Anxiety stress management is an interesting juxtaposition of ideas.
There is a way to manage both anxiety and stress, or even anxiety about stress management.
The physiology of anxiety and stress is very similar, and the antidote is of course some kind of relaxation.
Most of my clients will began the anxiety stress management process by telling me of the external situation, the chronology, and the implicit assumption is that they will no longer feel anxiety or stress when the external world has been controlled.
So at this point in the process of anxiety stress management, I will ask my clients where they see me.
Almost all will reply that they see me across the room, and I will tell them that they are incorrect.
The only place they can see me is in the visual cortex, inside their head.
Most clients are a bit taken aback by that insight, and they know they cannot argue it either.
And then I repeat the question for hearing, smell, taste, and pressure, and close off our exercise be reminding them that their entire stress producing experience exists inside them, not outside them, and then we begin teaching a number of ways to change the things we can change, thinking, feelings, and behavior, so that stress is minimized.
Clients at this point are beginning to open their eyes to the fact that anxiety stress management is different than the external thing they would like to change by now, although I usually have to remind them (and myself) frequently of old patterns of thinking (for example-some one did it to me, I am the victim).
At this point in the training we can really begin to demonstrate how our thought about the external situation is what brings on the physiology of anxiety/stress, and how changing the thought changes the feeling very fast.
I ask the parents, for example, as they are launching into their diatribe, what they are feeling and how intense that feeling is.
After some work to identify the feeling, and its intensity, I ask them to imagine holding their child as a new born, and I ask them to tell me what they are feeling now, and almost always, with a bit of coaching, folks will report they fell love now, and then I ask them if the child is in the room with us, and obviously, the answer is no.
Then I ask them to have the thought that made them angry, stressed, or anxious, and then switch to holding their baby again, until they get it that changing the thought changes the feeling, but not the external world, and that change in physiology can happen in as little as 1/18th second, according to the author of FLOW, Mihalyi Csikszentmihalyi,Ph.D.
So it is not the presence of the child or the problem that makes them feel, it is the thought about either that brings the feeling, and they can feel love for their baby when they are in the middle of the problem, since it is their brain.
My clients are now at a place where they are open to learning about what I consider to be the premier tool on the market for quick, hard hitting heart beat by heart beat anxiety stress management, which is the heart rate variability biofeedback tool.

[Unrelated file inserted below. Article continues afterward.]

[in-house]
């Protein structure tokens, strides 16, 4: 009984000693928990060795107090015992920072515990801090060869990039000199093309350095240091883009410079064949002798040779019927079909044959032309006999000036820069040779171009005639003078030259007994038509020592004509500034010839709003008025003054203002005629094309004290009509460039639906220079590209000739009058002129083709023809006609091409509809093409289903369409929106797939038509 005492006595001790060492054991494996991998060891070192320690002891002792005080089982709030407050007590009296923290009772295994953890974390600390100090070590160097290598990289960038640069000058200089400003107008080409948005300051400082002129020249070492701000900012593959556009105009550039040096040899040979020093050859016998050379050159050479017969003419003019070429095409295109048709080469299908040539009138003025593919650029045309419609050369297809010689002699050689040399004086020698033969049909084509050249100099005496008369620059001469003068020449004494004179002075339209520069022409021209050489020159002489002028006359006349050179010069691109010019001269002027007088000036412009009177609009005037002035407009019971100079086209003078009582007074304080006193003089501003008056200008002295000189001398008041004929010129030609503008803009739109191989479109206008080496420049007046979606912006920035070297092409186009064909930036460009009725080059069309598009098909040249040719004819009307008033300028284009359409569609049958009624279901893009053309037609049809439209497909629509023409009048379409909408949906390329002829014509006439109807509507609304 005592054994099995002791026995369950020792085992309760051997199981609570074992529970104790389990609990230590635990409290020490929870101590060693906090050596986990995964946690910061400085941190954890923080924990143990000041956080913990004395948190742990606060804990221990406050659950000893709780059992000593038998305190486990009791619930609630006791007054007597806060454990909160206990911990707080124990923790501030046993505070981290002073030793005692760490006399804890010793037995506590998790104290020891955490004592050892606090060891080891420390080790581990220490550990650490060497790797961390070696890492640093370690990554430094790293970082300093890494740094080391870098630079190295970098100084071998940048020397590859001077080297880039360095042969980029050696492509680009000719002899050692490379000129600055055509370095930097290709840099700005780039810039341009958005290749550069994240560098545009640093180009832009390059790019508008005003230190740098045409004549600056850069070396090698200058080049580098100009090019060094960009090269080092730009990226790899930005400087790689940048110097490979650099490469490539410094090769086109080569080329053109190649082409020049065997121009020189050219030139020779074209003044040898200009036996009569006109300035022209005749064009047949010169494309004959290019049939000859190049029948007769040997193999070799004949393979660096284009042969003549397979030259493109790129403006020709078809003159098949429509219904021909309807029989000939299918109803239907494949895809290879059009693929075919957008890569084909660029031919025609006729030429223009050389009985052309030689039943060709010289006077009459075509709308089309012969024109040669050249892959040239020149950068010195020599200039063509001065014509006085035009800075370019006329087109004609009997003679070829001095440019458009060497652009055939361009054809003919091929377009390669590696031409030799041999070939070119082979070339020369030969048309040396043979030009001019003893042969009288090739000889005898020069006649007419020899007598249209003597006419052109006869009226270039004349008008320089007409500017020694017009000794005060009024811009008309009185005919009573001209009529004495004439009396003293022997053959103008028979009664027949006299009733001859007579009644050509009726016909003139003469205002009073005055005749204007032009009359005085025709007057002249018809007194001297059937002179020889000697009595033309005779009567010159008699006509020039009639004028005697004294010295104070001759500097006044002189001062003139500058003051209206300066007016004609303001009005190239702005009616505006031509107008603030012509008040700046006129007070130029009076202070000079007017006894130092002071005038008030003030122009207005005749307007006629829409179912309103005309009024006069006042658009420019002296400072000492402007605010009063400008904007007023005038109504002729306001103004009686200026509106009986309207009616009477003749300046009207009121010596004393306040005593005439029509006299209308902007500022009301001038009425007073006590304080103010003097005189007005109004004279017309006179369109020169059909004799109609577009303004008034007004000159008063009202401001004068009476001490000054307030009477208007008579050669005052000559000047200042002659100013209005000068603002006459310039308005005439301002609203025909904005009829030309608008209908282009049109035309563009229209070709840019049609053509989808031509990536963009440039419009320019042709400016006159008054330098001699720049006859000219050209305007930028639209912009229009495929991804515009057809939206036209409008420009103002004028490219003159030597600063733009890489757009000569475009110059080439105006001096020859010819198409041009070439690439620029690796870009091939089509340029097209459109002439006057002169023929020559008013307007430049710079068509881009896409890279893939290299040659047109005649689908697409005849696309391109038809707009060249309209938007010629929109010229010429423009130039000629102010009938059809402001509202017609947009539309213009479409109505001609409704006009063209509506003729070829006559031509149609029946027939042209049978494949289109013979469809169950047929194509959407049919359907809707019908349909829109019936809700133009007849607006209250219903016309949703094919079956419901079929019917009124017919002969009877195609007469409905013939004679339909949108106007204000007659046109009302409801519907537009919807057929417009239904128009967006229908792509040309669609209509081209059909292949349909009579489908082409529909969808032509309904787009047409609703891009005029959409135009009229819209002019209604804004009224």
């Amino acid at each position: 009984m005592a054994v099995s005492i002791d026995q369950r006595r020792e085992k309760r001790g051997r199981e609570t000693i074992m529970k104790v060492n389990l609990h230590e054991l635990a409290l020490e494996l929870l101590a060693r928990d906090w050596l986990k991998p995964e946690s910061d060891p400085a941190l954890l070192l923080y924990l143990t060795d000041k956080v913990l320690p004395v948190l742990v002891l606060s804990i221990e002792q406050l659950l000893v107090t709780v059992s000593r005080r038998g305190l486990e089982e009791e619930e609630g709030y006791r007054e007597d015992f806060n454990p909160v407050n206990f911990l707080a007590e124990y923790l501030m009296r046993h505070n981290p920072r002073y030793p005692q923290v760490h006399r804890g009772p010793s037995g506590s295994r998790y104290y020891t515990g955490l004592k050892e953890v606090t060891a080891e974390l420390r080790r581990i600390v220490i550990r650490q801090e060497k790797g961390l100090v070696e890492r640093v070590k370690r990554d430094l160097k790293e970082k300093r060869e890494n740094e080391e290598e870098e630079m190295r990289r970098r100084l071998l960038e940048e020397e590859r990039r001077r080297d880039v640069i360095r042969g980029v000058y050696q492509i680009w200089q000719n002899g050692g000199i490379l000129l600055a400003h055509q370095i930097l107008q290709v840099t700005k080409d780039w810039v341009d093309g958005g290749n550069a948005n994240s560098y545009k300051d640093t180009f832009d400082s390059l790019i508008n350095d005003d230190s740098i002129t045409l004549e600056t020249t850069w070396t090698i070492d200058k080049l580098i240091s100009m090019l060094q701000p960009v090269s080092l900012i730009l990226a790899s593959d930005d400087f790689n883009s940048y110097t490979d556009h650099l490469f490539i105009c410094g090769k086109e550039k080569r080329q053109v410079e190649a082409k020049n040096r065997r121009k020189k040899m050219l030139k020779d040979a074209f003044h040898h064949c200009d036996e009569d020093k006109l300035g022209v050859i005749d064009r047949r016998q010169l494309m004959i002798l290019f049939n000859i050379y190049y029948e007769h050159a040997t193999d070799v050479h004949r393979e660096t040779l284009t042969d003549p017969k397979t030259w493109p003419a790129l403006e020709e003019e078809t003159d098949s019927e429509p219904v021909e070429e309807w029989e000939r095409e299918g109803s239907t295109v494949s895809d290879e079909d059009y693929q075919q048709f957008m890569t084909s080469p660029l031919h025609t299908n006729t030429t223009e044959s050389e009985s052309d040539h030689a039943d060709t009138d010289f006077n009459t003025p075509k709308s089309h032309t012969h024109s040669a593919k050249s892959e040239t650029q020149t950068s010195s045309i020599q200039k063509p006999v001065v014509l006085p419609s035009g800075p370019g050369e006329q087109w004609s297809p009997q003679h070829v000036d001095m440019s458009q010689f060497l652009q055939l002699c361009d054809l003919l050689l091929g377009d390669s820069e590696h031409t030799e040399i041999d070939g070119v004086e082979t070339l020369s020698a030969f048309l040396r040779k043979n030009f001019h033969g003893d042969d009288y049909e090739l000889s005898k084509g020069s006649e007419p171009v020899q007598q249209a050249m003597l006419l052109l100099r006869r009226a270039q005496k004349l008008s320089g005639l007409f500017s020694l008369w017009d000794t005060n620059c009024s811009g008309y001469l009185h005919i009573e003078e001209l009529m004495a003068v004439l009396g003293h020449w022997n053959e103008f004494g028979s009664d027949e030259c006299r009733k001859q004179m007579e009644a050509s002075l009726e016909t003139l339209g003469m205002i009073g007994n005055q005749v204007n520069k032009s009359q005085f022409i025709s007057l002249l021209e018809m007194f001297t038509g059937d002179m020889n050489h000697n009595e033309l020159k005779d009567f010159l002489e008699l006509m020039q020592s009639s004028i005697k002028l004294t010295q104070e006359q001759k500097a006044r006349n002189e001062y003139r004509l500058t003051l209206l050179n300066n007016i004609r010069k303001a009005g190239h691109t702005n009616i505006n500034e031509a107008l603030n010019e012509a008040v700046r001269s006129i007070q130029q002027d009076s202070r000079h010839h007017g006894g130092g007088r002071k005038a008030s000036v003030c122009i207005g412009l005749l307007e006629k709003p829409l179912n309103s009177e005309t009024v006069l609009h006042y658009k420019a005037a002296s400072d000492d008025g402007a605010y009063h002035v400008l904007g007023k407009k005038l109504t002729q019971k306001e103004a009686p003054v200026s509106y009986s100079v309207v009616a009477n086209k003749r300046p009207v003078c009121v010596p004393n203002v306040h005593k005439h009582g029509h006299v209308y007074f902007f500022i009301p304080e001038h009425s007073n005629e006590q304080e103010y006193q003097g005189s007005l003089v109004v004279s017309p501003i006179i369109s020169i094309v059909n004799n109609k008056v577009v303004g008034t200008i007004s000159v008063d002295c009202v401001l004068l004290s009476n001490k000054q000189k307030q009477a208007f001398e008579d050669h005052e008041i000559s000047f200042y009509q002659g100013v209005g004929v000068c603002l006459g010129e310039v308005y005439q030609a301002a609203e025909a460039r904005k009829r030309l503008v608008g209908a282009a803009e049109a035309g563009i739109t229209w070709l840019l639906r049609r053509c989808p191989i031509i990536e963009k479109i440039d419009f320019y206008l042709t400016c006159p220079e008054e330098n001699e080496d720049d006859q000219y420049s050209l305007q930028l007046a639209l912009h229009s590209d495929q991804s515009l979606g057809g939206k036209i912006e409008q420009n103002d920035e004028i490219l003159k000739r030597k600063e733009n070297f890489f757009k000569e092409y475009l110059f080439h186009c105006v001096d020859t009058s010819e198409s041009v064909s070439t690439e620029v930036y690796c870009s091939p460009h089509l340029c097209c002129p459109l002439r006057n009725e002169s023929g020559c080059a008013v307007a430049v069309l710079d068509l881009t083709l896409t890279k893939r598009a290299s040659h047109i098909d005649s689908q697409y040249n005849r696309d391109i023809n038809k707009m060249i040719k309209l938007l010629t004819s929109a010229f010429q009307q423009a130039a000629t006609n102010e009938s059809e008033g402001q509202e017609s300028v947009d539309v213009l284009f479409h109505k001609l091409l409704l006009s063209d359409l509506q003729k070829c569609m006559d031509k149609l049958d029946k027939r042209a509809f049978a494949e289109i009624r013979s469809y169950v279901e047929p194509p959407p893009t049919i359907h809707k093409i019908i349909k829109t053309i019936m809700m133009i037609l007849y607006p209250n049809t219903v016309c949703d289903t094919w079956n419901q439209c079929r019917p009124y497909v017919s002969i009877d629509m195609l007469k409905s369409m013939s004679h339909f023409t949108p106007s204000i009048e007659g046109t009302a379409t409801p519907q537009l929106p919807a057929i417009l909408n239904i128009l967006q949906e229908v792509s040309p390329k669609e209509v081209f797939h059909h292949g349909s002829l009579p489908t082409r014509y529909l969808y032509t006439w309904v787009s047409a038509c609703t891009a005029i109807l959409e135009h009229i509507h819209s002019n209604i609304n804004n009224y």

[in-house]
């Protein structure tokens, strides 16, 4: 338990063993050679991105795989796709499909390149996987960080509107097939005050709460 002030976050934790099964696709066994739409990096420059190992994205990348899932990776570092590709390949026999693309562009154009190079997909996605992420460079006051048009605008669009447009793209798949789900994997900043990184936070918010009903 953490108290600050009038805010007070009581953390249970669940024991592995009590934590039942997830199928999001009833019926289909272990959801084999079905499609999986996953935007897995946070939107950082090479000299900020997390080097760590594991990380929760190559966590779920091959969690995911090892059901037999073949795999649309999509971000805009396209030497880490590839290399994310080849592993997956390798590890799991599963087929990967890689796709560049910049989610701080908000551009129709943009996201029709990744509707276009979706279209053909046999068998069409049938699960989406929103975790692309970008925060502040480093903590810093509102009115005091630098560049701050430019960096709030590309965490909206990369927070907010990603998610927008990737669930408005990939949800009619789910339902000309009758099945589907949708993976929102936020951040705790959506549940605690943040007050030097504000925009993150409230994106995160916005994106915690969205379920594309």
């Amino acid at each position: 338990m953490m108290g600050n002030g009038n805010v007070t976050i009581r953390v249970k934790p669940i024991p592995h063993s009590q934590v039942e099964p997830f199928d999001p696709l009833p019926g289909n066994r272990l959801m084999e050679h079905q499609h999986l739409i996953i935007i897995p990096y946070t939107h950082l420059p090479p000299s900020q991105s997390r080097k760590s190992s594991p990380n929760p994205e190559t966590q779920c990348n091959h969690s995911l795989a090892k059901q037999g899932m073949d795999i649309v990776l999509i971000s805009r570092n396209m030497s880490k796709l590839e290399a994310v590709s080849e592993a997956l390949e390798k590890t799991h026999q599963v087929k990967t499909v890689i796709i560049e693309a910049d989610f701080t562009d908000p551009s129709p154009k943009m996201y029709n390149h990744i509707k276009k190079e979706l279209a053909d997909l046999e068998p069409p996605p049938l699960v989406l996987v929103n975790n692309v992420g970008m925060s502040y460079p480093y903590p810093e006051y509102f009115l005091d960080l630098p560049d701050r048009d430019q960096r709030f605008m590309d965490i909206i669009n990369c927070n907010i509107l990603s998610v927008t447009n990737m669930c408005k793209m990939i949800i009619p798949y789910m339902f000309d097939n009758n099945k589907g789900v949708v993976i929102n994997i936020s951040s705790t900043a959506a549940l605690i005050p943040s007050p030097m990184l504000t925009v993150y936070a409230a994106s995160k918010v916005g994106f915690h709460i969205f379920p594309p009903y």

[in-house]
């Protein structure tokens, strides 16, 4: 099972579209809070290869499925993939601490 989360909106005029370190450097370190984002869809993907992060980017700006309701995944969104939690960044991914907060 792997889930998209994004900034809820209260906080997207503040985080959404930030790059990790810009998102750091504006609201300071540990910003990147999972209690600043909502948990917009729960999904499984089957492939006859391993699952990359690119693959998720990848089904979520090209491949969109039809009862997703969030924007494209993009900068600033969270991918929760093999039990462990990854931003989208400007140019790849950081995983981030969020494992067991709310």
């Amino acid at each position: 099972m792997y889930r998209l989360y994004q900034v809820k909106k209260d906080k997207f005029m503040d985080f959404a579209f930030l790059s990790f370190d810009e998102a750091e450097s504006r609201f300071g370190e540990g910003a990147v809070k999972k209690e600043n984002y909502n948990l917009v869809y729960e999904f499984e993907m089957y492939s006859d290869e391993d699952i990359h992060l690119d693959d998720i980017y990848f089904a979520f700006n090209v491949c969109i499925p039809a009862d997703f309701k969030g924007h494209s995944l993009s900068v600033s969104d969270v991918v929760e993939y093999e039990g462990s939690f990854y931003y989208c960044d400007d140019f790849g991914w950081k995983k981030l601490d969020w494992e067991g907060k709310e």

The heart rate variability biofeedback tools fit very well with a western life style, I think, where clients want a quick switch in feelings rather than a meditative or contemplative lifestyle that may come with an Eastern mindfulness tradition for example.
The biofeedback is a computerized tool, and it will quickly demonstrate how fast your thinking impacts your physiology even when you are sitting still, and you will get it as you practice the Quick Coherence technique that your thinking and breathing can keep your heart beating coherently, which leaves you feeling very relaxed and content.
I like to indicate to my clients that they have not become better looking, or richer, or grown more hair, in my case, which is simply a humorous way of saying that the content feeling results from what they do internally rather than changing the external world.
And the best part of the heart rate variability biofeedback process is that it is learned.
Once you have practiced frequently enough at your computer ( six 1/2 hour practices for me), the brain in your heart will have learned that it is to produce the coherent heart rate when you present it with a cue image and a change in breathing pattern, so you are managing stress and anxiety heart beat by heart beat.
The Brain in Your Heart?
Yes, your heart has a very sophisticated nervous system of its own, and that nervous system can learn and make decisions independently of any other brain I have. In fact, the brain in the heart has a wonderful impact on my problem solving ability because it opens the higher perceptual centers in my brain for access.
In fact, if you have been following the brain fitness information emerging over the last year or two, you can encourage the growth of new neurons, or neurogenesis, and neuroplasticity, or the connectivity of neurons by attending to the pillars of brain fitness daily.
Those pillars are physical exercise, nutrition, sleep, stress management, and novel learning experiences.
Heart rate variability biofeedback is recommended as a component of your brain fitness workout by no less an authority than Alvaro Fernandez, MS, the author of the SharpBrains blog.
I have been using heart rate variability biofeedback since 2000 because it feels good. I like cuing the contentment whenever I feel like it.
Not sure you can master some weird process like heart rate variability biofeedback on your own, at your computer?
The program includes a coach who will direct you in the thinking and feeling components of the tool.
Change the thought to change the feeling!